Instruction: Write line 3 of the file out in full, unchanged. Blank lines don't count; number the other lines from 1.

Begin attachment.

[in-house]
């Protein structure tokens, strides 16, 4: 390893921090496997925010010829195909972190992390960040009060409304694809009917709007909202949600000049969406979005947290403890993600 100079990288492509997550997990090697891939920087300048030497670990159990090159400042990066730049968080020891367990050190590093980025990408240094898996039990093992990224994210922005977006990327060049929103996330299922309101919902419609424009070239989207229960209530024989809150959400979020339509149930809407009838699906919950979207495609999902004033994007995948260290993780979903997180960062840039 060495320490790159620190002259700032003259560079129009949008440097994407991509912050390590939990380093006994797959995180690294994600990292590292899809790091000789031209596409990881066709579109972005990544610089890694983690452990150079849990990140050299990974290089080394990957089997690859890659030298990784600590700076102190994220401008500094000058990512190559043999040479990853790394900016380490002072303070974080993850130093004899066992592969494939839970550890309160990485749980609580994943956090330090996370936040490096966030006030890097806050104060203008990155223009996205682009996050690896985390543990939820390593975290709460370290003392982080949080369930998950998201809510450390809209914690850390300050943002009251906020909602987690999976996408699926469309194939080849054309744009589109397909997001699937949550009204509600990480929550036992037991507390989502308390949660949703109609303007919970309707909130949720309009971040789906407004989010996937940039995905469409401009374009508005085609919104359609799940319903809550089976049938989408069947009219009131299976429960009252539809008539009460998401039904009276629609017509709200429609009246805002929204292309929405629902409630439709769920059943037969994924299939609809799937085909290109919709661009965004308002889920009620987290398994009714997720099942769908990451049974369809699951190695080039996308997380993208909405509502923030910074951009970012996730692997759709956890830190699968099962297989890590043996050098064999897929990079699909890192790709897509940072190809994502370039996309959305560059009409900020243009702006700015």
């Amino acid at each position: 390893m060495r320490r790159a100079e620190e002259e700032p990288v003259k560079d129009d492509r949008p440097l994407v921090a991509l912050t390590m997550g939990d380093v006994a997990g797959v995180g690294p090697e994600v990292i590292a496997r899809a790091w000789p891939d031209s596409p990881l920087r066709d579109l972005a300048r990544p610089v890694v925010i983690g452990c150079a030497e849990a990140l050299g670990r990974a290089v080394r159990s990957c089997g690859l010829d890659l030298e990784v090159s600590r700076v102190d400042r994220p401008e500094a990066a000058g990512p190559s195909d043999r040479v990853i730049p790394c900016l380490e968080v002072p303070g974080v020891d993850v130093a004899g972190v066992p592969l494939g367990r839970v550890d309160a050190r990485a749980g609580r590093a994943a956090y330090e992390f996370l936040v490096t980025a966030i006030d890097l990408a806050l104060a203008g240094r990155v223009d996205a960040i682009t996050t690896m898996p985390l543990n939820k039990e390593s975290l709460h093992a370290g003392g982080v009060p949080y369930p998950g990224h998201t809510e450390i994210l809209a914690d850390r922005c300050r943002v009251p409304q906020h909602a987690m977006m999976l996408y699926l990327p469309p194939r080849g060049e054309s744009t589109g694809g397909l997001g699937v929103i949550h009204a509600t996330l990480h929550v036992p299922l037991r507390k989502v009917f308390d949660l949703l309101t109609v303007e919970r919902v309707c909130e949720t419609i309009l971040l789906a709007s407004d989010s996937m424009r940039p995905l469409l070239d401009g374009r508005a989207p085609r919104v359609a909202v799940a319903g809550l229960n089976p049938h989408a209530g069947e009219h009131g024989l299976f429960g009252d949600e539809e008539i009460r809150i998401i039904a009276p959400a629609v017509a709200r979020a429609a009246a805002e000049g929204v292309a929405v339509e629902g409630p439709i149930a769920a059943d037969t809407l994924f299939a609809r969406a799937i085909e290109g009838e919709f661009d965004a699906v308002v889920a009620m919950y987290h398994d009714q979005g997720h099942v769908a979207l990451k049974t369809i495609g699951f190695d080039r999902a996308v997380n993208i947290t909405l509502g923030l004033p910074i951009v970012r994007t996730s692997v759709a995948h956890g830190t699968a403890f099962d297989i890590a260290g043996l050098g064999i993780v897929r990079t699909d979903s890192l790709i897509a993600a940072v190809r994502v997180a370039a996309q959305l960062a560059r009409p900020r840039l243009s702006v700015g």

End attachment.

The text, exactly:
């Amino acid at each position: 390893m060495r320490r790159a100079e620190e002259e700032p990288v003259k560079d129009d492509r949008p440097l994407v921090a991509l912050t390590m997550g939990d380093v006994a997990g797959v995180g690294p090697e994600v990292i590292a496997r899809a790091w000789p891939d031209s596409p990881l920087r066709d579109l972005a300048r990544p610089v890694v925010i983690g452990c150079a030497e849990a990140l050299g670990r990974a290089v080394r159990s990957c089997g690859l010829d890659l030298e990784v090159s600590r700076v102190d400042r994220p401008e500094a990066a000058g990512p190559s195909d043999r040479v990853i730049p790394c900016l380490e968080v002072p303070g974080v020891d993850v130093a004899g972190v066992p592969l494939g367990r839970v550890d309160a050190r990485a749980g609580r590093a994943a956090y330090e992390f996370l936040v490096t980025a966030i006030d890097l990408a806050l104060a203008g240094r990155v223009d996205a960040i682009t996050t690896m898996p985390l543990n939820k039990e390593s975290l709460h093992a370290g003392g982080v009060p949080y369930p998950g990224h998201t809510e450390i994210l809209a914690d850390r922005c300050r943002v009251p409304q906020h909602a987690m977006m999976l996408y699926l990327p469309p194939r080849g060049e054309s744009t589109g694809g397909l997001g699937v929103i949550h009204a509600t996330l990480h929550v036992p299922l037991r507390k989502v009917f308390d949660l949703l309101t109609v303007e919970r919902v309707c909130e949720t419609i309009l971040l789906a709007s407004d989010s996937m424009r940039p995905l469409l070239d401009g374009r508005a989207p085609r919104v359609a909202v799940a319903g809550l229960n089976p049938h989408a209530g069947e009219h009131g024989l299976f429960g009252d949600e539809e008539i009460r809150i998401i039904a009276p959400a629609v017509a709200r979020a429609a009246a805002e000049g929204v292309a929405v339509e629902g409630p439709i149930a769920a059943d037969t809407l994924f299939a609809r969406a799937i085909e290109g009838e919709f661009d965004a699906v308002v889920a009620m919950y987290h398994d009714q979005g997720h099942v769908a979207l990451k049974t369809i495609g699951f190695d080039r999902a996308v997380n993208i947290t909405l509502g923030l004033p910074i951009v970012r994007t996730s692997v759709a995948h956890g830190t699968a403890f099962d297989i890590a260290g043996l050098g064999i993780v897929r990079t699909d979903s890192l790709i897509a993600a940072v190809r994502v997180a370039a996309q959305l960062a560059r009409p900020r840039l243009s702006v700015g």